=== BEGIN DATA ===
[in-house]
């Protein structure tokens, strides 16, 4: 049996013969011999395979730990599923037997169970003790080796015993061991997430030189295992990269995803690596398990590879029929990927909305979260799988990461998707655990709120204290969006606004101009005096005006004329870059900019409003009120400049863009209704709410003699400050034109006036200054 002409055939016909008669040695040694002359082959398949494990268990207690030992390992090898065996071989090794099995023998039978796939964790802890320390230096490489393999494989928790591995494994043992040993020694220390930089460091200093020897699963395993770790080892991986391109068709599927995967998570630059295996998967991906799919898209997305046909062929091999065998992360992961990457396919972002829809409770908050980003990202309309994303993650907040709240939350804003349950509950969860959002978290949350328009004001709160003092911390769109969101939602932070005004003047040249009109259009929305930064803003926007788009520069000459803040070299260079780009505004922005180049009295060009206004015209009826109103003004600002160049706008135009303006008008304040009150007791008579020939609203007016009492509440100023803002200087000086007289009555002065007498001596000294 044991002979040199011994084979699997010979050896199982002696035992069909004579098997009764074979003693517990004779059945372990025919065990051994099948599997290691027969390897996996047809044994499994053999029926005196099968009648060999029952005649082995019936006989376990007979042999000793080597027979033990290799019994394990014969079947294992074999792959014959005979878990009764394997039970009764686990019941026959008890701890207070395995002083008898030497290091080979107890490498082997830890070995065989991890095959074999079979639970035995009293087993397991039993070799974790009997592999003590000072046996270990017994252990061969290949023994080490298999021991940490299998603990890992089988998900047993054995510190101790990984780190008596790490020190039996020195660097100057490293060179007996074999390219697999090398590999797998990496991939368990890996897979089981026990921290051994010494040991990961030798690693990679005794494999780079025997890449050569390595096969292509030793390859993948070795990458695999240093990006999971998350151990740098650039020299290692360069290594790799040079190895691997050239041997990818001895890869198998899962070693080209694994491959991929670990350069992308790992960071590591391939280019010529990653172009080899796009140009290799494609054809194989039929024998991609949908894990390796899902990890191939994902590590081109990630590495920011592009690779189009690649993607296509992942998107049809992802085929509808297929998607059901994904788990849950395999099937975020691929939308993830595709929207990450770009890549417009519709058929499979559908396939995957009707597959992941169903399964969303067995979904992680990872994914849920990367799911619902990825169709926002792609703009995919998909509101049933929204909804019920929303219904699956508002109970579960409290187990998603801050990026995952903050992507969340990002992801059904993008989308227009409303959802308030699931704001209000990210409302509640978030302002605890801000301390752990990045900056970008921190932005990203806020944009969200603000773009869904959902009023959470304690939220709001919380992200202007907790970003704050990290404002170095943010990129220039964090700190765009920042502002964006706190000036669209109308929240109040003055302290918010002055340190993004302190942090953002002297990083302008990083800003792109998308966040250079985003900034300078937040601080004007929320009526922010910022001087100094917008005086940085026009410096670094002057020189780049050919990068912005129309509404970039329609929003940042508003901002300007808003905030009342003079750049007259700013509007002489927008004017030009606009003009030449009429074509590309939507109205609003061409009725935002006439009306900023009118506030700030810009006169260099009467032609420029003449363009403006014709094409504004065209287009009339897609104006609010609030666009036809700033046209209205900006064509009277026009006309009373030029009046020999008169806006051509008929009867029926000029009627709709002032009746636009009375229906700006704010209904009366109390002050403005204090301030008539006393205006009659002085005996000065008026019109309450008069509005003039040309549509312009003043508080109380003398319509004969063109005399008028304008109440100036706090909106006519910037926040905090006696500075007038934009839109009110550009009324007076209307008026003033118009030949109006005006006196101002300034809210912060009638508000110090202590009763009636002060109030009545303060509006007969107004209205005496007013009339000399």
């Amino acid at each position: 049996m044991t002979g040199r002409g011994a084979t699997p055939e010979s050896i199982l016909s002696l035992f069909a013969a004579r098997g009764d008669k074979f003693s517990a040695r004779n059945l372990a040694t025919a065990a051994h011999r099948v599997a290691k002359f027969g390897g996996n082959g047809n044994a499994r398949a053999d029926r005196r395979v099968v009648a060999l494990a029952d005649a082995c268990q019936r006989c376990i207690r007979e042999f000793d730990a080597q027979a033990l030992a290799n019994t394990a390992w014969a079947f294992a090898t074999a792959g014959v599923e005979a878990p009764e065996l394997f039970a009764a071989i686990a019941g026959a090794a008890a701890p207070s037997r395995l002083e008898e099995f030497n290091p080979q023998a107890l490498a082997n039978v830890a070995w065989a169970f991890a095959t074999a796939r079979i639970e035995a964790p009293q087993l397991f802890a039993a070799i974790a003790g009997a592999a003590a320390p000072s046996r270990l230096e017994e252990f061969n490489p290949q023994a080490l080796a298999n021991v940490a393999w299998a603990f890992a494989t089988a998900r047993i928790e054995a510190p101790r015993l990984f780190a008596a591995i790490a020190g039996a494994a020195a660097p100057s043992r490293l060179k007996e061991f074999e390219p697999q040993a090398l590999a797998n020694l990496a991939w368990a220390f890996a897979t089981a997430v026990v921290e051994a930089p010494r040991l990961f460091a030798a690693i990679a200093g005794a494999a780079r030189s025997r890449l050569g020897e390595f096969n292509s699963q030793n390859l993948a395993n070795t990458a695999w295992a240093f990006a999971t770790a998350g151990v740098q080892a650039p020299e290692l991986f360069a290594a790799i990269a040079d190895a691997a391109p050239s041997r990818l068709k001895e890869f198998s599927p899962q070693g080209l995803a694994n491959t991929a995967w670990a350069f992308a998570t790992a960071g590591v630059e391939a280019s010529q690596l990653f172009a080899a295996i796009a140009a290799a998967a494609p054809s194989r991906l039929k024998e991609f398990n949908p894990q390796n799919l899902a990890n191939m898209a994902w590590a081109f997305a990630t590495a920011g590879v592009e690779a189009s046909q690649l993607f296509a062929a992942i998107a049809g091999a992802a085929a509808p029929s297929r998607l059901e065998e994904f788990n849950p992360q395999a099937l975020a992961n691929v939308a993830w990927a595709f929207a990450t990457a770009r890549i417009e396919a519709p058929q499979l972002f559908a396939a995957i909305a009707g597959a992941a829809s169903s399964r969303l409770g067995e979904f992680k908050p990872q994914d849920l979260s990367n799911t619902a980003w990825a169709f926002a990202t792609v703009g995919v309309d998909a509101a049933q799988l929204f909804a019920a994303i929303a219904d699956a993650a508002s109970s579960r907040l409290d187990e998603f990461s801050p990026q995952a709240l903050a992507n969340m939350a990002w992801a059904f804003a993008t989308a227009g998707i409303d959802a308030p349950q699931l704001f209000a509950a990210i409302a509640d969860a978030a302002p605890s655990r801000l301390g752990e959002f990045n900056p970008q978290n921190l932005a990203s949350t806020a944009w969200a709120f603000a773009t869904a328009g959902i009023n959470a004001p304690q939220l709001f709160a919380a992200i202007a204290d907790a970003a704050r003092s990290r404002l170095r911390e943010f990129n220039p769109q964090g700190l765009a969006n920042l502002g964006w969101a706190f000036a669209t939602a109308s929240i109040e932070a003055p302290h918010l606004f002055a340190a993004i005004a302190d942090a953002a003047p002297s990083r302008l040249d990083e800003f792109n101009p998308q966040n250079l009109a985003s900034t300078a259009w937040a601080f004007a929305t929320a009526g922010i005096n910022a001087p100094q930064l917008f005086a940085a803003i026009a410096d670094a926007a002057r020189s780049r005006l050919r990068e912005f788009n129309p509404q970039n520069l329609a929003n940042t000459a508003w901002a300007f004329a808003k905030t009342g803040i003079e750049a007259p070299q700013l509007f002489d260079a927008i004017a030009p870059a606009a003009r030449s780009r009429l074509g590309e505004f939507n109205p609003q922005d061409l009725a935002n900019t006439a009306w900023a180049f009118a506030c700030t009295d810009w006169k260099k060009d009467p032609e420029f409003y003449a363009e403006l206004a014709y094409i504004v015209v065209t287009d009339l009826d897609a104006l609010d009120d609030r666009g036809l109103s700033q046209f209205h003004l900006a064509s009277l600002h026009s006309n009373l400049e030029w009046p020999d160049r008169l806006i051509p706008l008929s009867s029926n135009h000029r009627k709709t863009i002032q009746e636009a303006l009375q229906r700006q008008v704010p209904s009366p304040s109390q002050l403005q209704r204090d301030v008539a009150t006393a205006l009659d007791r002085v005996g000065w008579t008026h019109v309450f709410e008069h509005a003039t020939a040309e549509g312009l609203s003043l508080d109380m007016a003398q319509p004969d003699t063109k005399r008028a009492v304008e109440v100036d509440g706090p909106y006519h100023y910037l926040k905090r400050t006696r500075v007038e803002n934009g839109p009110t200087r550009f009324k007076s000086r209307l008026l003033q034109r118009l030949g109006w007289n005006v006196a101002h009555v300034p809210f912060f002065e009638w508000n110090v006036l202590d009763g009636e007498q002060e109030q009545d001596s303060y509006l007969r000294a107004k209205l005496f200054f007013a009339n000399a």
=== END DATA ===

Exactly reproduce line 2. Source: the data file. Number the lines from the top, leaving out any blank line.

């Protein structure tokens, strides 16, 4: 049996013969011999395979730990599923037997169970003790080796015993061991997430030189295992990269995803690596398990590879029929990927909305979260799988990461998707655990709120204290969006606004101009005096005006004329870059900019409003009120400049863009209704709410003699400050034109006036200054 002409055939016909008669040695040694002359082959398949494990268990207690030992390992090898065996071989090794099995023998039978796939964790802890320390230096490489393999494989928790591995494994043992040993020694220390930089460091200093020897699963395993770790080892991986391109068709599927995967998570630059295996998967991906799919898209997305046909062929091999065998992360992961990457396919972002829809409770908050980003990202309309994303993650907040709240939350804003349950509950969860959002978290949350328009004001709160003092911390769109969101939602932070005004003047040249009109259009929305930064803003926007788009520069000459803040070299260079780009505004922005180049009295060009206004015209009826109103003004600002160049706008135009303006008008304040009150007791008579020939609203007016009492509440100023803002200087000086007289009555002065007498001596000294 044991002979040199011994084979699997010979050896199982002696035992069909004579098997009764074979003693517990004779059945372990025919065990051994099948599997290691027969390897996996047809044994499994053999029926005196099968009648060999029952005649082995019936006989376990007979042999000793080597027979033990290799019994394990014969079947294992074999792959014959005979878990009764394997039970009764686990019941026959008890701890207070395995002083008898030497290091080979107890490498082997830890070995065989991890095959074999079979639970035995009293087993397991039993070799974790009997592999003590000072046996270990017994252990061969290949023994080490298999021991940490299998603990890992089988998900047993054995510190101790990984780190008596790490020190039996020195660097100057490293060179007996074999390219697999090398590999797998990496991939368990890996897979089981026990921290051994010494040991990961030798690693990679005794494999780079025997890449050569390595096969292509030793390859993948070795990458695999240093990006999971998350151990740098650039020299290692360069290594790799040079190895691997050239041997990818001895890869198998899962070693080209694994491959991929670990350069992308790992960071590591391939280019010529990653172009080899796009140009290799494609054809194989039929024998991609949908894990390796899902990890191939994902590590081109990630590495920011592009690779189009690649993607296509992942998107049809992802085929509808297929998607059901994904788990849950395999099937975020691929939308993830595709929207990450770009890549417009519709058929499979559908396939995957009707597959992941169903399964969303067995979904992680990872994914849920990367799911619902990825169709926002792609703009995919998909509101049933929204909804019920929303219904699956508002109970579960409290187990998603801050990026995952903050992507969340990002992801059904993008989308227009409303959802308030699931704001209000990210409302509640978030302002605890801000301390752990990045900056970008921190932005990203806020944009969200603000773009869904959902009023959470304690939220709001919380992200202007907790970003704050990290404002170095943010990129220039964090700190765009920042502002964006706190000036669209109308929240109040003055302290918010002055340190993004302190942090953002002297990083302008990083800003792109998308966040250079985003900034300078937040601080004007929320009526922010910022001087100094917008005086940085026009410096670094002057020189780049050919990068912005129309509404970039329609929003940042508003901002300007808003905030009342003079750049007259700013509007002489927008004017030009606009003009030449009429074509590309939507109205609003061409009725935002006439009306900023009118506030700030810009006169260099009467032609420029003449363009403006014709094409504004065209287009009339897609104006609010609030666009036809700033046209209205900006064509009277026009006309009373030029009046020999008169806006051509008929009867029926000029009627709709002032009746636009009375229906700006704010209904009366109390002050403005204090301030008539006393205006009659002085005996000065008026019109309450008069509005003039040309549509312009003043508080109380003398319509004969063109005399008028304008109440100036706090909106006519910037926040905090006696500075007038934009839109009110550009009324007076209307008026003033118009030949109006005006006196101002300034809210912060009638508000110090202590009763009636002060109030009545303060509006007969107004209205005496007013009339000399």